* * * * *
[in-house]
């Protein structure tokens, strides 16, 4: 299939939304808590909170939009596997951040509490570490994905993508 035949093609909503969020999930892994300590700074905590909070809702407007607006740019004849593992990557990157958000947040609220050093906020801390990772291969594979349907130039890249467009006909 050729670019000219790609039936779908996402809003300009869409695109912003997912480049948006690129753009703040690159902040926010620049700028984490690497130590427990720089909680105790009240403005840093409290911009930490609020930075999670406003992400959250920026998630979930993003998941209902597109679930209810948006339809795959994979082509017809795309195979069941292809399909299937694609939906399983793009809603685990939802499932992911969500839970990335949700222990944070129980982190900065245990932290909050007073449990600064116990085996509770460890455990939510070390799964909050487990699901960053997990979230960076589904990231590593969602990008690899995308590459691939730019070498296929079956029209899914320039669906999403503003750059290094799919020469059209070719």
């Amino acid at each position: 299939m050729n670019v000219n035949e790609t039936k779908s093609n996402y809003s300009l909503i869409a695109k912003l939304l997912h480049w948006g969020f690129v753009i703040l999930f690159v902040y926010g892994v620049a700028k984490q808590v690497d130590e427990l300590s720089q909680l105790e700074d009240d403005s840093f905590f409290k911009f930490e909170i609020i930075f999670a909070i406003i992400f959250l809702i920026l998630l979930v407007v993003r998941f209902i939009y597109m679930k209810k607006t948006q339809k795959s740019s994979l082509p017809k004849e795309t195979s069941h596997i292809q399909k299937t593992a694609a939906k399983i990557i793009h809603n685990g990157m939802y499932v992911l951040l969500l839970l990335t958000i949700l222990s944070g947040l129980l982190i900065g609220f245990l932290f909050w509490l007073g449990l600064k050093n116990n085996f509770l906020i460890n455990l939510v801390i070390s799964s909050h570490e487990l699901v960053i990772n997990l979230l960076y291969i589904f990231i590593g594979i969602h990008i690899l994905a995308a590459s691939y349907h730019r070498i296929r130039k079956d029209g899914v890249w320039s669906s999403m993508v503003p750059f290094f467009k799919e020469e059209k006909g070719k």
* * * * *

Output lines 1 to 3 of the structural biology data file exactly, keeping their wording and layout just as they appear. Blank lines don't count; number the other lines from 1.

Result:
[in-house]
């Protein structure tokens, strides 16, 4: 299939939304808590909170939009596997951040509490570490994905993508 035949093609909503969020999930892994300590700074905590909070809702407007607006740019004849593992990557990157958000947040609220050093906020801390990772291969594979349907130039890249467009006909 050729670019000219790609039936779908996402809003300009869409695109912003997912480049948006690129753009703040690159902040926010620049700028984490690497130590427990720089909680105790009240403005840093409290911009930490609020930075999670406003992400959250920026998630979930993003998941209902597109679930209810948006339809795959994979082509017809795309195979069941292809399909299937694609939906399983793009809603685990939802499932992911969500839970990335949700222990944070129980982190900065245990932290909050007073449990600064116990085996509770460890455990939510070390799964909050487990699901960053997990979230960076589904990231590593969602990008690899995308590459691939730019070498296929079956029209899914320039669906999403503003750059290094799919020469059209070719």
């Amino acid at each position: 299939m050729n670019v000219n035949e790609t039936k779908s093609n996402y809003s300009l909503i869409a695109k912003l939304l997912h480049w948006g969020f690129v753009i703040l999930f690159v902040y926010g892994v620049a700028k984490q808590v690497d130590e427990l300590s720089q909680l105790e700074d009240d403005s840093f905590f409290k911009f930490e909170i609020i930075f999670a909070i406003i992400f959250l809702i920026l998630l979930v407007v993003r998941f209902i939009y597109m679930k209810k607006t948006q339809k795959s740019s994979l082509p017809k004849e795309t195979s069941h596997i292809q399909k299937t593992a694609a939906k399983i990557i793009h809603n685990g990157m939802y499932v992911l951040l969500l839970l990335t958000i949700l222990s944070g947040l129980l982190i900065g609220f245990l932290f909050w509490l007073g449990l600064k050093n116990n085996f509770l906020i460890n455990l939510v801390i070390s799964s909050h570490e487990l699901v960053i990772n997990l979230l960076y291969i589904f990231i590593g594979i969602h990008i690899l994905a995308a590459s691939y349907h730019r070498i296929r130039k079956d029209g899914v890249w320039s669906s999403m993508v503003p750059f290094f467009k799919e020469e059209k006909g070719k």